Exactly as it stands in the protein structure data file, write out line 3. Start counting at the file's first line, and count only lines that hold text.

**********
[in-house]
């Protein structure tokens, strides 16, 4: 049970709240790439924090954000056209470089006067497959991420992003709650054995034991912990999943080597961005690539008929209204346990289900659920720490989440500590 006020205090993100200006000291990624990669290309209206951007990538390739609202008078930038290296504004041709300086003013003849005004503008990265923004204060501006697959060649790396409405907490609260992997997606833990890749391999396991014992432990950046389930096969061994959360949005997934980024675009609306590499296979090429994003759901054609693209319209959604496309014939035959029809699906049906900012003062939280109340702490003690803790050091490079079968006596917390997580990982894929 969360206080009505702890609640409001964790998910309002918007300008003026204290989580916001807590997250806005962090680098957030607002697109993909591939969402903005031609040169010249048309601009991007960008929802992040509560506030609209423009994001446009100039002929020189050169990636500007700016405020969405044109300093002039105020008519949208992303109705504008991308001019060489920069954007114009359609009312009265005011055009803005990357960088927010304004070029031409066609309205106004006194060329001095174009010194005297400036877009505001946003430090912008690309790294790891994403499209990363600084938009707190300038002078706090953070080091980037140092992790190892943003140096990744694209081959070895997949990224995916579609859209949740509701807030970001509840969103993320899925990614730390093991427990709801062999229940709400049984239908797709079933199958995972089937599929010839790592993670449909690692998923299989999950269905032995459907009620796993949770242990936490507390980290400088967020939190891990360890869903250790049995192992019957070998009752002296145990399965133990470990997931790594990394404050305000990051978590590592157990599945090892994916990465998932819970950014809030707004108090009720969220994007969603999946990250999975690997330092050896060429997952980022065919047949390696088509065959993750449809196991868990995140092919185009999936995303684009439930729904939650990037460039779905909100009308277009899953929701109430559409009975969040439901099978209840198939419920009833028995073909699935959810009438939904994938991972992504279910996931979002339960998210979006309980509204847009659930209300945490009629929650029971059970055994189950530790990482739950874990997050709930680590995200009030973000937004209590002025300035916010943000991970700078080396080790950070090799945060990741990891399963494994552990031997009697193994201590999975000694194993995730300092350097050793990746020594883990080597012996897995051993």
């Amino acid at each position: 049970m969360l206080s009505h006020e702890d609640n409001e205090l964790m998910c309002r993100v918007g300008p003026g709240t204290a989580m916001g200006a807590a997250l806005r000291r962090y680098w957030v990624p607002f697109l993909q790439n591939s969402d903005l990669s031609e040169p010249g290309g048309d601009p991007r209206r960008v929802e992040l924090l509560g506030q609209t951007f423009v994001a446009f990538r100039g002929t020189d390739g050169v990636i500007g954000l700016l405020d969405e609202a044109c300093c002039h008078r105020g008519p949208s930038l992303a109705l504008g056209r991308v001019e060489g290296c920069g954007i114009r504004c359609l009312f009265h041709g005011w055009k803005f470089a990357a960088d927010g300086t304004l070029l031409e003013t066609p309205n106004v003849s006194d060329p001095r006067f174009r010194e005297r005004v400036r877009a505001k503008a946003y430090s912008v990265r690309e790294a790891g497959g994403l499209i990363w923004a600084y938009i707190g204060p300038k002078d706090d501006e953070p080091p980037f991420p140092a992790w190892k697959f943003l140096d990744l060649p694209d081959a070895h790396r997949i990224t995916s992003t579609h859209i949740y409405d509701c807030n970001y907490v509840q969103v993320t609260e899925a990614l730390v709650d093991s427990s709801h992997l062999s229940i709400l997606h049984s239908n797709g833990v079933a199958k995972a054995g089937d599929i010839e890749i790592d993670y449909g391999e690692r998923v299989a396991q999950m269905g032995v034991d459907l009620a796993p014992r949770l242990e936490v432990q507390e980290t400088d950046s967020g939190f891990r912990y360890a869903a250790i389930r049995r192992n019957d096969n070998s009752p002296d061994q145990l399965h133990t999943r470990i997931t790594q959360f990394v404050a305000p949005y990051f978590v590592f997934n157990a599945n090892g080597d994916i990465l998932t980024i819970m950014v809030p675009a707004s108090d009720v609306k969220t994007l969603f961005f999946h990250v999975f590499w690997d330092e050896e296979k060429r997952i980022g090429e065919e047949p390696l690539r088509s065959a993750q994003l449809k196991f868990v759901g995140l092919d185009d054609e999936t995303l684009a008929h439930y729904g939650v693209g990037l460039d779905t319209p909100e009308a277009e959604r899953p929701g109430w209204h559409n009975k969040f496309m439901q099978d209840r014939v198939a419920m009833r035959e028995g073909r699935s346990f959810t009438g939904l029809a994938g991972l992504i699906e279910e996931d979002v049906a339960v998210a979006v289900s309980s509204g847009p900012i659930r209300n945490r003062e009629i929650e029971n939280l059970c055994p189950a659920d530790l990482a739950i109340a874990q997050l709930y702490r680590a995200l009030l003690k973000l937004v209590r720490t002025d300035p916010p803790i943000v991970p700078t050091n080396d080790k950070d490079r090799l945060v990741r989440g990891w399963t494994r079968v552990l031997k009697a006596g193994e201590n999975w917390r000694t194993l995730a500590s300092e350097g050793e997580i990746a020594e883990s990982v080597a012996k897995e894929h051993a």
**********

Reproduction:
């Amino acid at each position: 049970m969360l206080s009505h006020e702890d609640n409001e205090l964790m998910c309002r993100v918007g300008p003026g709240t204290a989580m916001g200006a807590a997250l806005r000291r962090y680098w957030v990624p607002f697109l993909q790439n591939s969402d903005l990669s031609e040169p010249g290309g048309d601009p991007r209206r960008v929802e992040l924090l509560g506030q609209t951007f423009v994001a446009f990538r100039g002929t020189d390739g050169v990636i500007g954000l700016l405020d969405e609202a044109c300093c002039h008078r105020g008519p949208s930038l992303a109705l504008g056209r991308v001019e060489g290296c920069g954007i114009r504004c359609l009312f009265h041709g005011w055009k803005f470089a990357a960088d927010g300086t304004l070029l031409e003013t066609p309205n106004v003849s006194d060329p001095r006067f174009r010194e005297r005004v400036r877009a505001k503008a946003y430090s912008v990265r690309e790294a790891g497959g994403l499209i990363w923004a600084y938009i707190g204060p300038k002078d706090d501006e953070p080091p980037f991420p140092a992790w190892k697959f943003l140096d990744l060649p694209d081959a070895h790396r997949i990224t995916s992003t579609h859209i949740y409405d509701c807030n970001y907490v509840q969103v993320t609260e899925a990614l730390v709650d093991s427990s709801h992997l062999s229940i709400l997606h049984s239908n797709g833990v079933a199958k995972a054995g089937d599929i010839e890749i790592d993670y449909g391999e690692r998923v299989a396991q999950m269905g032995v034991d459907l009620a796993p014992r949770l242990e936490v432990q507390e980290t400088d950046s967020g939190f891990r912990y360890a869903a250790i389930r049995r192992n019957d096969n070998s009752p002296d061994q145990l399965h133990t999943r470990i997931t790594q959360f990394v404050a305000p949005y990051f978590v590592f997934n157990a599945n090892g080597d994916i990465l998932t980024i819970m950014v809030p675009a707004s108090d009720v609306k969220t994007l969603f961005f999946h990250v999975f590499w690997d330092e050896e296979k060429r997952i980022g090429e065919e047949p390696l690539r088509s065959a993750q994003l449809k196991f868990v759901g995140l092919d185009d054609e999936t995303l684009a008929h439930y729904g939650v693209g990037l460039d779905t319209p909100e009308a277009e959604r899953p929701g109430w209204h559409n009975k969040f496309m439901q099978d209840r014939v198939a419920m009833r035959e028995g073909r699935s346990f959810t009438g939904l029809a994938g991972l992504i699906e279910e996931d979002v049906a339960v998210a979006v289900s309980s509204g847009p900012i659930r209300n945490r003062e009629i929650e029971n939280l059970c055994p189950a659920d530790l990482a739950i109340a874990q997050l709930y702490r680590a995200l009030l003690k973000l937004v209590r720490t002025d300035p916010p803790i943000v991970p700078t050091n080396d080790k950070d490079r090799l945060v990741r989440g990891w399963t494994r079968v552990l031997k009697a006596g193994e201590n999975w917390r000694t194993l995730a500590s300092e350097g050793e997580i990746a020594e883990s990982v080597a012996k897995e894929h051993a």